Rhetoric, Reality, and Reputation: Do CSR and Political Lobbying Protect Shareholder Wealth against Environmental Lawsuits?
Chelsea Liu, Chee Seng Cheong & Ralf Zurbruegg
Journal of Financial and Quantitative Analysis, March 2020, Pages 679-706


We investigate whether firms’ corporate social responsibility (CSR) reputations and environmental lobbying efforts protect shareholder wealth in the event of environmental lawsuits. Using a sample of lawsuits filed in United States Federal Courts, we find that firms with superior CSR reputations suffer worse market reactions to environmental allegations. In contrast, lobbying cushions filing-date valuation losses, providing insurance-like protection against lawsuits. Our results are robust to subsample analyses, a falsification test, propensity score matching, and alternative empirical proxies and model specifications.

Public Oversight and Reporting Credibility: Evidence from the PCAOB Audit Inspection Regime
Brandon Gipper, Christian Leuz & Mark Maffett
Review of Financial Studies, forthcoming


This paper studies the impact of public audit oversight on financial reporting credibility. We analyze changes in market responses to earnings news after public audit oversight is introduced, exploiting that the regime onset depends on fiscal year-ends, auditors, and the rollout of auditor inspections. We find that investors respond more strongly to earnings news following public audit oversight. Corroborating these findings, we find an increase in volume responses to 10-K filings after the new regime. Our results show that public audit oversight can enhance reporting credibility and that this credibility is priced in capital markets.

How Big-4 Firms Improve Audit Quality
Limei Che, Ole-Kristian Hope & John Christian Langli
Management Science, forthcoming


This paper studies whether and how Big-4 firms provide higher-quality audits than non-Big-4 firms. Specifically, we first examine a Big-4 effect and then explore three sources of the Big-4 effect. To test the Big-4 effect, we use a unique data set of individual audit partners for a large sample of private companies and a novel research design exploiting the fact that auditees may follow the auditor who switches affiliation from a non-Big-4 firm to a Big-4 firm. Thus, we compare audit quality and audit fees of the same partner–auditee pairs before and after the switch. The results show that the Big-4 effect exists in the private-firm segment. More important, we find evidence for three sources of the Big-4 effect. First, Big-4 firms are able to recruit non-Big-4 partners who deliver higher audit quality than other non-Big-4 partners in the preswitch period. Second, enhanced learning has taken place after the switch. Third, the increased audit quality can also be attributed to stronger incentives/monitoring. These are new findings to the literature.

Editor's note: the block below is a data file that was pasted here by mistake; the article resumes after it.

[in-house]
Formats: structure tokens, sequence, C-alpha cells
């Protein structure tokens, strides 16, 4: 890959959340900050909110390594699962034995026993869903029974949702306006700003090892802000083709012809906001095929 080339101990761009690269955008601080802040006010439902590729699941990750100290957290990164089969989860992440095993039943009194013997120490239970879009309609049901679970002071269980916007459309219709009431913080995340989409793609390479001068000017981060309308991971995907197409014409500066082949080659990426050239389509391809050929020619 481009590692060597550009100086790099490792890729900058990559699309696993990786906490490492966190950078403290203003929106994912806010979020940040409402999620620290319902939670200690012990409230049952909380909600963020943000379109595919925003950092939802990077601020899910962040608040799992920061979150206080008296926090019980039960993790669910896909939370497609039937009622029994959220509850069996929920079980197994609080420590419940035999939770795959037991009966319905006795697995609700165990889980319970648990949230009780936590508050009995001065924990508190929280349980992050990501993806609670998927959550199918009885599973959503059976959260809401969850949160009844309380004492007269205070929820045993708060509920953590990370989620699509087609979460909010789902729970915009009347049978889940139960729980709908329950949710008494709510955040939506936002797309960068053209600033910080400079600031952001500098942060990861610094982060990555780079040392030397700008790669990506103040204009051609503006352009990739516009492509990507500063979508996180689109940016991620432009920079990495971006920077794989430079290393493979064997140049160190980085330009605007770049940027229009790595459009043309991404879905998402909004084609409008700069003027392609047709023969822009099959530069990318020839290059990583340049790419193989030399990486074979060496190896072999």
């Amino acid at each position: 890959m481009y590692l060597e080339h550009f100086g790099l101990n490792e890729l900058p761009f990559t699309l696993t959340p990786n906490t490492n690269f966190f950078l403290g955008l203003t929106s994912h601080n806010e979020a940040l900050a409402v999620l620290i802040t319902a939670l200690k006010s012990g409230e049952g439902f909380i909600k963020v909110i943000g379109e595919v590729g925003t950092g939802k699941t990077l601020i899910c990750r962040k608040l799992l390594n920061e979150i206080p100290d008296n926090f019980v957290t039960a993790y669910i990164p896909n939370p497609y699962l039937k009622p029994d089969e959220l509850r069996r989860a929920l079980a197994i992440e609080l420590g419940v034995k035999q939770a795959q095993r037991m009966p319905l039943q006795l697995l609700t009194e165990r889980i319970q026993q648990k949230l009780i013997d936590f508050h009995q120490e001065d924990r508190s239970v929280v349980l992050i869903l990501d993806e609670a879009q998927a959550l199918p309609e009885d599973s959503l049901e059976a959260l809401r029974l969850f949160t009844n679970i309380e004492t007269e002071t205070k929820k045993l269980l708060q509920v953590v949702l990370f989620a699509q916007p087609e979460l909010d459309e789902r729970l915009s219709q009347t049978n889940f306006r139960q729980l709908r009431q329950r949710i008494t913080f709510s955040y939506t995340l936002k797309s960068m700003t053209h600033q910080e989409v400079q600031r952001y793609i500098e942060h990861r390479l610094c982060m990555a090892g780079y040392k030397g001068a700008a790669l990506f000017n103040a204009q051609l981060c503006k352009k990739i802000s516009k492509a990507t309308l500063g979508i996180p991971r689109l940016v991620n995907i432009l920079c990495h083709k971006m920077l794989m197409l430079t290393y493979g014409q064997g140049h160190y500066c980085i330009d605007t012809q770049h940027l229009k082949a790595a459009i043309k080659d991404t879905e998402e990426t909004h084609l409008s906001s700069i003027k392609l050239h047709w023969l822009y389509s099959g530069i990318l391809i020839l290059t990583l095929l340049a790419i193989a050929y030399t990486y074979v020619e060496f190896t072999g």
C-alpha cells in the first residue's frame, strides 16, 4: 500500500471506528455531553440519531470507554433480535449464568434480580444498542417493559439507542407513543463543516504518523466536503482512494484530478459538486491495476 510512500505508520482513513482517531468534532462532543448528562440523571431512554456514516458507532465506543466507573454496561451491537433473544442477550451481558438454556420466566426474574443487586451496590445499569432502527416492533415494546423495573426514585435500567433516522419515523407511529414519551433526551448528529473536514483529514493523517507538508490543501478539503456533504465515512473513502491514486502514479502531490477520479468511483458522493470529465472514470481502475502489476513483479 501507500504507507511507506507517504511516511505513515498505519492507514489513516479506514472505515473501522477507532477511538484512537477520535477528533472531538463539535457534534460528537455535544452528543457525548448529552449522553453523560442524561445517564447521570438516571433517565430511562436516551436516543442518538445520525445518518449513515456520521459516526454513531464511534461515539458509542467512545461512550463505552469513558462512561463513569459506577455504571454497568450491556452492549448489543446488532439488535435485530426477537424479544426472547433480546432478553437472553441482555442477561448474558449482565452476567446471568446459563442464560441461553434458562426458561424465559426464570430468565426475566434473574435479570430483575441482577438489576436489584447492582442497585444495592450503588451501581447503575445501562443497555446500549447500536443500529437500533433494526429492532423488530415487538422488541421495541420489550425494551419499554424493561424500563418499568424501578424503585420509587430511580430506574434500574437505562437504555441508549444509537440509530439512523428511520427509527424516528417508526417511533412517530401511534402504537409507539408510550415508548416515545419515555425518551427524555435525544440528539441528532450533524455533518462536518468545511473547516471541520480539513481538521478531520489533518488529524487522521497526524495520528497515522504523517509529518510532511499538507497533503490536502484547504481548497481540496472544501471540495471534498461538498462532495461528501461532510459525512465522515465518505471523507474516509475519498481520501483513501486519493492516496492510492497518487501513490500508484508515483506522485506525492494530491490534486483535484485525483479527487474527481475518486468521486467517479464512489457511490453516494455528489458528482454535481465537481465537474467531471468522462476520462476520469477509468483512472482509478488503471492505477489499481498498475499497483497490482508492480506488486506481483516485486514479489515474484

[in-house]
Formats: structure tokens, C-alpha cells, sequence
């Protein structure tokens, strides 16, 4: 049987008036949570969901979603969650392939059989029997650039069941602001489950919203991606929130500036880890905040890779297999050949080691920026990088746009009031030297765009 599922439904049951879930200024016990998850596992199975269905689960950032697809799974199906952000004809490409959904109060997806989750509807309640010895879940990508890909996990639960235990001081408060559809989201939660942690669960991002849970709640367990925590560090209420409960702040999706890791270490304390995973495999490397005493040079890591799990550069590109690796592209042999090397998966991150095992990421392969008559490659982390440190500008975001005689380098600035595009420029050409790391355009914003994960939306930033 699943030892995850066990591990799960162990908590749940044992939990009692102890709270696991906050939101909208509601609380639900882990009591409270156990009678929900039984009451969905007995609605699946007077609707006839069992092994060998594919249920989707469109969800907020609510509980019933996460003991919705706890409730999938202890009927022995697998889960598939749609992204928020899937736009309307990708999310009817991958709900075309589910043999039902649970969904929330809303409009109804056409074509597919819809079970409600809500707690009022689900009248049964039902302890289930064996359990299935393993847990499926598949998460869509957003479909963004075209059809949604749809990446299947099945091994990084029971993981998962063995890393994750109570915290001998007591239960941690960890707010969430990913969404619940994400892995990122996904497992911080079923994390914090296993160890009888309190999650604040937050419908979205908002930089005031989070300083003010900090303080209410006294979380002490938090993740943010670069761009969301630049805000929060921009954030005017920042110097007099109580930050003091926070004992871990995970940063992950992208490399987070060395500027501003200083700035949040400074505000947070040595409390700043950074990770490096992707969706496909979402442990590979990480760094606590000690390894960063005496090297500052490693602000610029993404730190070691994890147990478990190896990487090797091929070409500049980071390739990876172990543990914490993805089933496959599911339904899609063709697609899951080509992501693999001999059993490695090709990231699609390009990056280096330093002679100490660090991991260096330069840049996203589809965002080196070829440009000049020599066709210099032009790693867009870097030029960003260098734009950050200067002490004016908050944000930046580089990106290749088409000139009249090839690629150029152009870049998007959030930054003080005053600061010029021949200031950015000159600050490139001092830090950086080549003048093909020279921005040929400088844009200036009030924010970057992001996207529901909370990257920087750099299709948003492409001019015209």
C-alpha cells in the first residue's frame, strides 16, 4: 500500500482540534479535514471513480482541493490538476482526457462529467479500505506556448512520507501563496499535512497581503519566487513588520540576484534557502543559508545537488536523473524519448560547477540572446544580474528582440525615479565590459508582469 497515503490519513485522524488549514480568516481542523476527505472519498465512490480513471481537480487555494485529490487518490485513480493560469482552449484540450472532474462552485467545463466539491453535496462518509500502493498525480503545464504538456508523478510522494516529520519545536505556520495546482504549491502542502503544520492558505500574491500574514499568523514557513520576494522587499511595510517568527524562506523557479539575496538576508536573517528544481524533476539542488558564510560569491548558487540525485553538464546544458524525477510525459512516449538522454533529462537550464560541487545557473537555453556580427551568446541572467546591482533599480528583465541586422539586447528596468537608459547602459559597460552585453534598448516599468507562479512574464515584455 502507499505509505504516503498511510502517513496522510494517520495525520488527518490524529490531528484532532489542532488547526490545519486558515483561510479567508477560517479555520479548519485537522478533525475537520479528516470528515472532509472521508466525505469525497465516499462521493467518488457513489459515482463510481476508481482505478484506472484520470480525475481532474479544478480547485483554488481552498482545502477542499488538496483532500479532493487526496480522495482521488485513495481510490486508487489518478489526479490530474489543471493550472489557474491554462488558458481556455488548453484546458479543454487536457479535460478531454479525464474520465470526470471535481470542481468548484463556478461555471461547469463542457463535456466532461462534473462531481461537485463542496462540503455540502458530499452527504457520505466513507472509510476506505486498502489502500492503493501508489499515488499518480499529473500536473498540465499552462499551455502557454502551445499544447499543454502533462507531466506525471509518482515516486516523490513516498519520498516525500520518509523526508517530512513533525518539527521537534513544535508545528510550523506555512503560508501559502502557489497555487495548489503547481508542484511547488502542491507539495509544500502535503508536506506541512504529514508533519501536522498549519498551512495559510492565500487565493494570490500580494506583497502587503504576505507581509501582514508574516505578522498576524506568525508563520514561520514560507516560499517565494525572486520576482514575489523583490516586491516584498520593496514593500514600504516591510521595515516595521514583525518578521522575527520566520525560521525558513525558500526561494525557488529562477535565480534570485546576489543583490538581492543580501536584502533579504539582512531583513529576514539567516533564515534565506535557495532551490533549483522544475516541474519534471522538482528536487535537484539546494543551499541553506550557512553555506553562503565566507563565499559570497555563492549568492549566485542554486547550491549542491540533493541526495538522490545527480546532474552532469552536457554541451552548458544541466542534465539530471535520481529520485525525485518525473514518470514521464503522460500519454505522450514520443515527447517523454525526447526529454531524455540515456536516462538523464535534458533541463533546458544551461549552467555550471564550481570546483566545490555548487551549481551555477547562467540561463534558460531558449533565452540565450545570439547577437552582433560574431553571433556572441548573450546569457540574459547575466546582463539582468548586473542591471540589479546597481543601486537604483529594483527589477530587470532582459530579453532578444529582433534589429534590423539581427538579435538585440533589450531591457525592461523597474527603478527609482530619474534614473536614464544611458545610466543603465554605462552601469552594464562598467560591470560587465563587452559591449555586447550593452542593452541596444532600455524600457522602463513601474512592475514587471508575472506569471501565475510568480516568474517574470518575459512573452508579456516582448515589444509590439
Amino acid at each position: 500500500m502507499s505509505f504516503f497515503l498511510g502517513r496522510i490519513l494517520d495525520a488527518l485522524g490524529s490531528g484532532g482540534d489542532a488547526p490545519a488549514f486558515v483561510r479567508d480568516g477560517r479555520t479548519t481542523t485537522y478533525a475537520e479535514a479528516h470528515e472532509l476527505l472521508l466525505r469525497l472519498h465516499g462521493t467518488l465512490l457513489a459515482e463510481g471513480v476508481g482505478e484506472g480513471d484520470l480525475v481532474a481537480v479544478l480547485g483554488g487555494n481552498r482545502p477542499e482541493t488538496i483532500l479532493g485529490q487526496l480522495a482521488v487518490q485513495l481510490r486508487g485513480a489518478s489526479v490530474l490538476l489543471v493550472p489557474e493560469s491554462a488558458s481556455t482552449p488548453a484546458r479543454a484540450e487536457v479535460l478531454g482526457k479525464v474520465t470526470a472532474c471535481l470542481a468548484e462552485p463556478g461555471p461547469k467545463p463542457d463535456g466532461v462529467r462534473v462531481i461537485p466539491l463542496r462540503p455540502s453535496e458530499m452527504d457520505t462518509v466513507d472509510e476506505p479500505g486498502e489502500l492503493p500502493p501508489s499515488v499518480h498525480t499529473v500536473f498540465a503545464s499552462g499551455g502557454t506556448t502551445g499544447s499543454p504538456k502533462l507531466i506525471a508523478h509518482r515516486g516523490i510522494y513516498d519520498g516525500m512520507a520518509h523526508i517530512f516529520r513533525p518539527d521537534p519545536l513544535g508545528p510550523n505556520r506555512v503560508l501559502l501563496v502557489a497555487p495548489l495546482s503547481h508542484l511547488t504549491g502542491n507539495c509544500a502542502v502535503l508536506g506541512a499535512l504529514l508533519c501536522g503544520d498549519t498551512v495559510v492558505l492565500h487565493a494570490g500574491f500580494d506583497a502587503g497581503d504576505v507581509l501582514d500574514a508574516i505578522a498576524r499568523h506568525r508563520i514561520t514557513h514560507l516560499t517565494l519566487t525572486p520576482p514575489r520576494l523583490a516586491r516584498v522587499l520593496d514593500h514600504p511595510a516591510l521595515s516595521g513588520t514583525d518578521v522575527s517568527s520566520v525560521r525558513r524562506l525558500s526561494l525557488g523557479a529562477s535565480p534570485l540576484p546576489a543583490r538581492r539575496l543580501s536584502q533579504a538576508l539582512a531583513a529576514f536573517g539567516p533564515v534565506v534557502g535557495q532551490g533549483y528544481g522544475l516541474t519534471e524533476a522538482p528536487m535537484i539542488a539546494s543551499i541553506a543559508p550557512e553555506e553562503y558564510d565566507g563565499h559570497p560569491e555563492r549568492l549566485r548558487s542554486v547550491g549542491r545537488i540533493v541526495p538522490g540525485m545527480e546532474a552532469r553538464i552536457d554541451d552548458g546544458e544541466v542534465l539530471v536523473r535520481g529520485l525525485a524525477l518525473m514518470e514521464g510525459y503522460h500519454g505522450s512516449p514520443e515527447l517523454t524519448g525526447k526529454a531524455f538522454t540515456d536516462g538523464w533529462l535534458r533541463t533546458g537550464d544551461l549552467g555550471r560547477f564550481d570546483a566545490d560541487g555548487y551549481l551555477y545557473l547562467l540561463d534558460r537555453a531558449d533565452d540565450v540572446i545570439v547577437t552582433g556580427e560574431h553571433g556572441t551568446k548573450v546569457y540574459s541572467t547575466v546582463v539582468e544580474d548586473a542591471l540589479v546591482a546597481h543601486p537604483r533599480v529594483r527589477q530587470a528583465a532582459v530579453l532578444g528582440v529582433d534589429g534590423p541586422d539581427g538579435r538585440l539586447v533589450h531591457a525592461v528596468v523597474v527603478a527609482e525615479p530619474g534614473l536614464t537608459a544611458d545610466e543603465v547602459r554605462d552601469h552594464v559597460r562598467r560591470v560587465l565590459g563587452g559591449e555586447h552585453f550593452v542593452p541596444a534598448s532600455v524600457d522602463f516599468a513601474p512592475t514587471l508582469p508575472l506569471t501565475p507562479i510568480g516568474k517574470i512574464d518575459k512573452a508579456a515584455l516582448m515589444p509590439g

Chief Financial Officer Co-option and Chief Executive Officer Compensation
Shane Dikolli et al.
Management Science, forthcoming


We study whether relative power in the chief executive officer (CEO)–chief financial officer (CFO) relationship influences CEO compensation. To operationalize relative power of a CEO over a CFO, we define CFO co-option as the appointment of a CFO after a CEO assumes office. We find that CFO co-option is associated with a CEO pay premium of about 10%, which is concentrated more in the early years of the co-opted CFO’s tenure and in components of compensation that vary with the achievement of analyst-based earnings targets. Our evidence also indicates that a primary channel through which CEO power over a co-opted CFO yields the achievement of earnings targets is the use of earnings management to inflate earnings. Co-opted CFOs rely primarily on using discretionary accruals to manage earnings prior to the Sarbanes–Oxley regulatory intervention and switch to real-activities manipulation afterward. The evidence thus suggests that the form of earnings management depends on costs imposed on the CFO to inflate earnings.

Board Expertise and Executive Incentives
Xiaojing Meng & Jie Joyce Tian
Management Science, forthcoming


We investigate how board expertise affects chief executive officer (CEO) incentives and firm value. The CEO engages in a sequence of tasks: first acquiring information to evaluate a potential project, then reporting his or her assessment of the project to the board, and finally implementing the project if it is adopted. We demonstrate that the CEO receives higher compensation when the board agrees with the CEO on the assessment of the project. Board expertise leads to (weakly) better investment decisions and helps motivate the CEO's evaluation effort; however, it may induce underreporting and reduce the CEO's incentives to properly implement the project. Consequently, if motivating the CEO to evaluate projects is the major concern (e.g., innovative industries), board expertise exhibits an overall positive effect on firm value; however, if motivating the CEO to implement projects is the major concern (e.g., mature industries), board expertise can harm firm value.